Another type of verbal lore common within family groups is the unique family expression or saying. A saying can be created at any time; it starts as a one-time utterance of a family member to capture a single moment. Through repetition, it becomes a shorthand reference to both the original and the current situation. In one family, the saying "… good worker, very strong" signifies that the speaker wants to come along, and would, in fact, be a valuable addition to the planned undertaking. This expression originally referred to a first move of the family, a move that current family members took no part in. Even so, the saying has become code words for all family members, used to communicate encrypted commentary on the present as well as to re-enforce and strengthen the family's shared experience and history.
Photos, letters, journals and other papers
Papers stacked, bundled or boxed: news clippings, photographs, letters, scrawled notes, journals, receipts. These family artifacts take many forms and have become a significant part of family archival materials. Frequently jumbled together in cardboard boxes, their value as additions to the family story is often unclear. The boxes are passed along until they are either thrown out in a move, destroyed in a fire, or find an owner within the family who has the interest and time to house and evaluate them.
The largest collection of papers is frequently photographed, either kept in a drawer or labeled and organized into albums. Each photo documents only a single moment; yet taken together they create an important visual history of the family. Either way, they serve as triggers for extensive memories, stories, and events in the life of a family. They are brought out at gatherings and used to commemorate events such as a wedding or funeral.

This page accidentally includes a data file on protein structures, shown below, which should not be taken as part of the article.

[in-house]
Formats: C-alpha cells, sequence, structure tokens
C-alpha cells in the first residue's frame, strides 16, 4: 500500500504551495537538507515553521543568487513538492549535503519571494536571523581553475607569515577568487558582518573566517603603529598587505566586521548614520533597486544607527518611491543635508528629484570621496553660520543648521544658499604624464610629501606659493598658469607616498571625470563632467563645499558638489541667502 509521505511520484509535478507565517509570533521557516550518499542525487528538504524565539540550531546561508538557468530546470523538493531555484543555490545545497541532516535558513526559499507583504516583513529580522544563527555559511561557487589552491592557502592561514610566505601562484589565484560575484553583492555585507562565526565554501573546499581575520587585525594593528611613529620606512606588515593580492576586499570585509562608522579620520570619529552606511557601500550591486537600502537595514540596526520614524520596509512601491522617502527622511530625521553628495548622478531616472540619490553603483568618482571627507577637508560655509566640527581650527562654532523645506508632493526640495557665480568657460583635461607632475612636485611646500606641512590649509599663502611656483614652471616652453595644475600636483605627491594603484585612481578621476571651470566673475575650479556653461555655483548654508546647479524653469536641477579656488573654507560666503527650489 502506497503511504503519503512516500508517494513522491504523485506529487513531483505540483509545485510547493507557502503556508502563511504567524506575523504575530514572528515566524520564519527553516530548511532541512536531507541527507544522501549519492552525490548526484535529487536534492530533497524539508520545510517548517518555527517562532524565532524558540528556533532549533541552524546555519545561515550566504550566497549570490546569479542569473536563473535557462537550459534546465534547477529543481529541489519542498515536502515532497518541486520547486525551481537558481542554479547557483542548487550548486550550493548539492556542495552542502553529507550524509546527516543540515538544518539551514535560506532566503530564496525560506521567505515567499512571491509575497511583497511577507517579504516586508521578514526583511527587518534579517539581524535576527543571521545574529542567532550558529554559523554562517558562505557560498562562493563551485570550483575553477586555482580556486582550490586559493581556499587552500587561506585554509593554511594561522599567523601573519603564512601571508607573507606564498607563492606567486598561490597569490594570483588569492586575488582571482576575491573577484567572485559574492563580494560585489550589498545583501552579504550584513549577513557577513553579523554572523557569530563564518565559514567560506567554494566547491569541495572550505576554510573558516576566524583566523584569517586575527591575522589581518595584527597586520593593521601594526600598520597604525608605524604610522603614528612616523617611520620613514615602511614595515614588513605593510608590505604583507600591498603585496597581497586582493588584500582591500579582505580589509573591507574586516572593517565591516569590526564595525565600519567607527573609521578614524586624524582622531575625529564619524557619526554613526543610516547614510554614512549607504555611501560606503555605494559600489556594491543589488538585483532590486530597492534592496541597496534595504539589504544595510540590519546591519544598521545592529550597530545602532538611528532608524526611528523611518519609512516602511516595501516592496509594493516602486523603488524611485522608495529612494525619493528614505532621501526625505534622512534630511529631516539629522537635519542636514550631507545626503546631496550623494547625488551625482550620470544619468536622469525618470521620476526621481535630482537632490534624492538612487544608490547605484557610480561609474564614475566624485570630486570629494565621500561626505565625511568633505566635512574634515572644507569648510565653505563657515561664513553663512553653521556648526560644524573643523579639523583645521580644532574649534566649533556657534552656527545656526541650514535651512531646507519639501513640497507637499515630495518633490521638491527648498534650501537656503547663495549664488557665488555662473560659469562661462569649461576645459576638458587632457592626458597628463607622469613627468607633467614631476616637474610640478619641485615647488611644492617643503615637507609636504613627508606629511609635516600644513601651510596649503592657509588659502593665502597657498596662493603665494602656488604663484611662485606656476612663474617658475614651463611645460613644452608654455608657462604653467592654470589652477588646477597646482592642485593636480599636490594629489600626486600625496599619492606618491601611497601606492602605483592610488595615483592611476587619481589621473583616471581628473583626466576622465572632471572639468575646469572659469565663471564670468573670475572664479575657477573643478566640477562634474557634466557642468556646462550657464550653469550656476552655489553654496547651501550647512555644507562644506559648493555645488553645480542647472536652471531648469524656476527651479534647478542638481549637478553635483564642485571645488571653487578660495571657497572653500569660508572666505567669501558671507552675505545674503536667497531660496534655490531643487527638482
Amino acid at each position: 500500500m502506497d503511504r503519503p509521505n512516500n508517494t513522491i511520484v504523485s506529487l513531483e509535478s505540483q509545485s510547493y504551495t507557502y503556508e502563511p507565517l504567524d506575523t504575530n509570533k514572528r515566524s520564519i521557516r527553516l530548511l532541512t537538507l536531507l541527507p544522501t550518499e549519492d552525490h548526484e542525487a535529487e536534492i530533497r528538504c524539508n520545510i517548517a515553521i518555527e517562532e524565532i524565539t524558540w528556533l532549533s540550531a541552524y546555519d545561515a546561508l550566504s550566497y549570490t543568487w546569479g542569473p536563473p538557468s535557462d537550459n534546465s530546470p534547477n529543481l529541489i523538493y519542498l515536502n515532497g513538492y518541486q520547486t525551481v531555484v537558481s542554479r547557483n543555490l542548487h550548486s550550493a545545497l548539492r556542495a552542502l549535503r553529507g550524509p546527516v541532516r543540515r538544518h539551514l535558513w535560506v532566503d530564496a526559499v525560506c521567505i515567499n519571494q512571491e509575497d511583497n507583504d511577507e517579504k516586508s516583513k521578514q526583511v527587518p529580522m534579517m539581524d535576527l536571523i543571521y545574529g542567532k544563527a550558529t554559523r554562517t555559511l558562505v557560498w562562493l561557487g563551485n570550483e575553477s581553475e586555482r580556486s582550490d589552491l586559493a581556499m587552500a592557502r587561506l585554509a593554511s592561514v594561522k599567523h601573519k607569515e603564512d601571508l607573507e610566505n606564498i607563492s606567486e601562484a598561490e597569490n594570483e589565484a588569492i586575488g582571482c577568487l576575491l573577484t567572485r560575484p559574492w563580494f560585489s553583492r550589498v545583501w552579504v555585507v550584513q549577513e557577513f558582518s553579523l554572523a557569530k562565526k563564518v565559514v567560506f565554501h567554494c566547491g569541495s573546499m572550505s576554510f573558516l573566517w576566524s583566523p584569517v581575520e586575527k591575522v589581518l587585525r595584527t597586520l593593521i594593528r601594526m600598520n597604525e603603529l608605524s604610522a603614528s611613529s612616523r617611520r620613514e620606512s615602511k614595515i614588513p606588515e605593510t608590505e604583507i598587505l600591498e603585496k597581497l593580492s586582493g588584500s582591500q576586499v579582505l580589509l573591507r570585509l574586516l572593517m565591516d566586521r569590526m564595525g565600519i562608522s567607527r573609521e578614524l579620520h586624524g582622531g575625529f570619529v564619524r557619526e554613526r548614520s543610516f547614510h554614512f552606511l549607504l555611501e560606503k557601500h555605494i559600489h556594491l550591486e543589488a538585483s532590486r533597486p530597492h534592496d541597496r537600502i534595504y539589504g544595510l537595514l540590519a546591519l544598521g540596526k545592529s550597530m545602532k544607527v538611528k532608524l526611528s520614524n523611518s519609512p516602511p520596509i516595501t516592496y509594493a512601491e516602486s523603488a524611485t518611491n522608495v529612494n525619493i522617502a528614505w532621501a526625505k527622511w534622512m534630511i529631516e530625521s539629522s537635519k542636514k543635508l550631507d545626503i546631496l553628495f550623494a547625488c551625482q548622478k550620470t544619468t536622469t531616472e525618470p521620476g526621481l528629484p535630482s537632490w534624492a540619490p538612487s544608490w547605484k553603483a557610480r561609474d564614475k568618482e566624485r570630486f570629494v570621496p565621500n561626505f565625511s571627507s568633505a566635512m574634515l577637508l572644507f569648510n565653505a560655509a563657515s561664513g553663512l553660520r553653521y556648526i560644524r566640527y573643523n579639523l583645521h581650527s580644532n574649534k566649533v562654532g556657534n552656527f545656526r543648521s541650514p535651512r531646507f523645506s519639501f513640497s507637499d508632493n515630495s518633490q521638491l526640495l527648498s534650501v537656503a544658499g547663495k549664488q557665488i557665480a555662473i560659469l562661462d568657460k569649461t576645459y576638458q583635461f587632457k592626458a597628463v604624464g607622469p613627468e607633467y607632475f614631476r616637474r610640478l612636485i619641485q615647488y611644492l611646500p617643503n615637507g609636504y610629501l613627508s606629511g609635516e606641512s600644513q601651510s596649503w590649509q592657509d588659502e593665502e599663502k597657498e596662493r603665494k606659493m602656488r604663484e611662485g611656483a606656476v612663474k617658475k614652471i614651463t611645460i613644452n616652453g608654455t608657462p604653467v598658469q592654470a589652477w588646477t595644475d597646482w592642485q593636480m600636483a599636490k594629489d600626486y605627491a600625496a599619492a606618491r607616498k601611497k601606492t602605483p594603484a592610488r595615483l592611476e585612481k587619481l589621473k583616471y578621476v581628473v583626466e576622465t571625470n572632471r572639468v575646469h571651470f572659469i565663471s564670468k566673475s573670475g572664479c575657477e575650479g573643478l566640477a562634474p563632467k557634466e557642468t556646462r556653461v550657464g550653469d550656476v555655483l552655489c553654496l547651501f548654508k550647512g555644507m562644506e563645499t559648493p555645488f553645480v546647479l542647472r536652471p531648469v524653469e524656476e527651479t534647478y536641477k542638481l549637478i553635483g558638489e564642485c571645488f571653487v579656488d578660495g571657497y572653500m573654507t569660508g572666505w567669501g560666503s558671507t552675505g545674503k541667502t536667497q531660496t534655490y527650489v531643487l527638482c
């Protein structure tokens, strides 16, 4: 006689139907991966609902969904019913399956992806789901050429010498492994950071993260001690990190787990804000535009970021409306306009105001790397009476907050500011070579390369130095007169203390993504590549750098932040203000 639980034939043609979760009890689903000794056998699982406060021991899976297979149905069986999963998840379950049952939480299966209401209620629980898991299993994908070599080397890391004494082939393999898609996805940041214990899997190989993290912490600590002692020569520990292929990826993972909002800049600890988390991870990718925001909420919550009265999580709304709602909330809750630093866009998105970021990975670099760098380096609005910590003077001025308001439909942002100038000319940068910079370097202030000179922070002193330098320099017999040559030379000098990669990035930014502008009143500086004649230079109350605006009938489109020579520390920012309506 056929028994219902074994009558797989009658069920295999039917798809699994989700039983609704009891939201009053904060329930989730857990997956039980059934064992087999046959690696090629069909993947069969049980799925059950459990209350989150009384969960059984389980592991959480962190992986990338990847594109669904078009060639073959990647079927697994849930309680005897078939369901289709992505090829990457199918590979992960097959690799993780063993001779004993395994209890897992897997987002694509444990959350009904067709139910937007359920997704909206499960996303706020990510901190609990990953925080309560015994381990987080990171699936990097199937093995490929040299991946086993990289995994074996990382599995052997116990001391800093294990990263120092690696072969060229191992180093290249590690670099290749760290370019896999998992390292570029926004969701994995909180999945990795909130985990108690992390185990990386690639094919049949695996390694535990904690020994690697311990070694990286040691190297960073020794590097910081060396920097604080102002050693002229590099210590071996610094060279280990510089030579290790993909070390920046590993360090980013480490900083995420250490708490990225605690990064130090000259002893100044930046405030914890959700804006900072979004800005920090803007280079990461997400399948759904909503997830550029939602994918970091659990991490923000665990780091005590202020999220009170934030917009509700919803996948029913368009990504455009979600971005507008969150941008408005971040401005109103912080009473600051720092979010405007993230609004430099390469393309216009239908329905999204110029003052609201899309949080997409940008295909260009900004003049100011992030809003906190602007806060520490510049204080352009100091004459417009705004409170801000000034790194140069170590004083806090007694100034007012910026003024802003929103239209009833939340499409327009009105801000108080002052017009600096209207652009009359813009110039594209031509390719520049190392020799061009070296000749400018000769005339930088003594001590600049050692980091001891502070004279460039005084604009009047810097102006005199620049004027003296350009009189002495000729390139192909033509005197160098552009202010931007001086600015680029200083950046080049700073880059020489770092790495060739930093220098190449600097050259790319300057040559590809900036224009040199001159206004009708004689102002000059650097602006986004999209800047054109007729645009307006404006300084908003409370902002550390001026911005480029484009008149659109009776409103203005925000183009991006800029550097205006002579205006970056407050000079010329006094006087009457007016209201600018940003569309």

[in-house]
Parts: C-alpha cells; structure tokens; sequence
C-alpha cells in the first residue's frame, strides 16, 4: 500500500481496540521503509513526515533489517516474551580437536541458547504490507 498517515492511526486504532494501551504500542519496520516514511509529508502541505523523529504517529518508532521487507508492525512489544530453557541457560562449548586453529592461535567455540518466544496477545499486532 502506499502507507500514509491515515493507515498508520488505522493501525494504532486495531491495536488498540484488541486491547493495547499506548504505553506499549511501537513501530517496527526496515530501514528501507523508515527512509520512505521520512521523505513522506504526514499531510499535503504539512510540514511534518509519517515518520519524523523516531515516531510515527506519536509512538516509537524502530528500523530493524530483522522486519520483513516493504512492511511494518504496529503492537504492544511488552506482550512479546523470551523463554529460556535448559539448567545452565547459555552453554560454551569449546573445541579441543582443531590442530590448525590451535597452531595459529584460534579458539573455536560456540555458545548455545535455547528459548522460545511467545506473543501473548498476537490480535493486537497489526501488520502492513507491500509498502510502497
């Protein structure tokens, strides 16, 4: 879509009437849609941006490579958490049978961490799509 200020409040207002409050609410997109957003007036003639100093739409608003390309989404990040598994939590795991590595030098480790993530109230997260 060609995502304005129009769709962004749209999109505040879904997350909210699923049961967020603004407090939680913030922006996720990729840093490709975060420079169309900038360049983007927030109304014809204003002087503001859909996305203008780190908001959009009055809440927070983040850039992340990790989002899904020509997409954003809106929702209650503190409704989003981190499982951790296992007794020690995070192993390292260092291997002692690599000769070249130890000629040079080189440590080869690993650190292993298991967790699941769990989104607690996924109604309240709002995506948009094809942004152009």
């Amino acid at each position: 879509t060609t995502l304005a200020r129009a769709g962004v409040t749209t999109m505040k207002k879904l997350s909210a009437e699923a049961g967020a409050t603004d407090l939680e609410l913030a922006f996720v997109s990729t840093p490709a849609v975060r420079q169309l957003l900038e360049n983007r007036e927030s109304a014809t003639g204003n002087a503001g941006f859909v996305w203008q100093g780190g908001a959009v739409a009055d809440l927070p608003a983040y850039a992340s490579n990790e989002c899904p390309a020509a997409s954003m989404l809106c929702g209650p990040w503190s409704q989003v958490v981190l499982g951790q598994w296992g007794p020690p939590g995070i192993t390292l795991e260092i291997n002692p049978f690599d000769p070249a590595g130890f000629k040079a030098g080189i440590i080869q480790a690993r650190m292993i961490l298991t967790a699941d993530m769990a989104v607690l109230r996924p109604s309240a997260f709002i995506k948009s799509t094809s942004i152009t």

The consistency in which American families of all ethnic backgrounds tend to have photographs of the same milestones is noteworthy. Naked babies on carpets or in the wading pool, the first day of school, the birthday cake surrounded by family and guests, generational portraits gathered around the new baby can be found in many family albums. The pictorial repetition by American families of all backgrounds and traditions documents the universality of family photography as an important custom.
As with storytelling, the occasion for photo-taking becomes a family tradition in and of itself. Year after year, the same pictures are snapped; documenting a family which is growing and changing, adding and subtracting members, detailing a new location. The camera can be as much a part of the celebration as the birthday cake or the menorah.
The ubiquity of cameras and online photos since the rise of cellphone cameras and personal websites is dramatically changing the tradition of family photos and photo albums. The availability of video recordings and video-conferencing allows for a daily log of family growth and minutiae to be saved and transmitted to family near and far in real time. Grandparents can get a daily or weekly update on children's growth or milestone events. Family members can video-conference with each other, making geographic distance much less significant in family relations. A new family custom, using the technology of today, is to put together a slideshow or video documenting the story leading up to a celebration. At this time a folklorist can only speculate on evolving customs of family photography.
Some families have also amassed over decades a collection of letters and other papers written by or about family members. One family, in sorting through boxes of papers, discovered all diplomas for family members from 2nd grade Sunday School up through doctoral degrees. Other documents include the family Bible, military enlistment or discharge papers and certificates of baptism. While certificates authenticate the dates and events in the family history, letters and journals are particularly revealing about the character and thoughts of individual family members.
Similar to photographs, letters and journal entries document a single day in the life of a family member. Once these papers have been saved, it falls to members of the following generations to evaluate them. Are they to be preserved as part of the family story or discarded as inconsequential or even damaging to the family? For the most part, unfavorable documents are discarded; that is not the family story this family wants to save.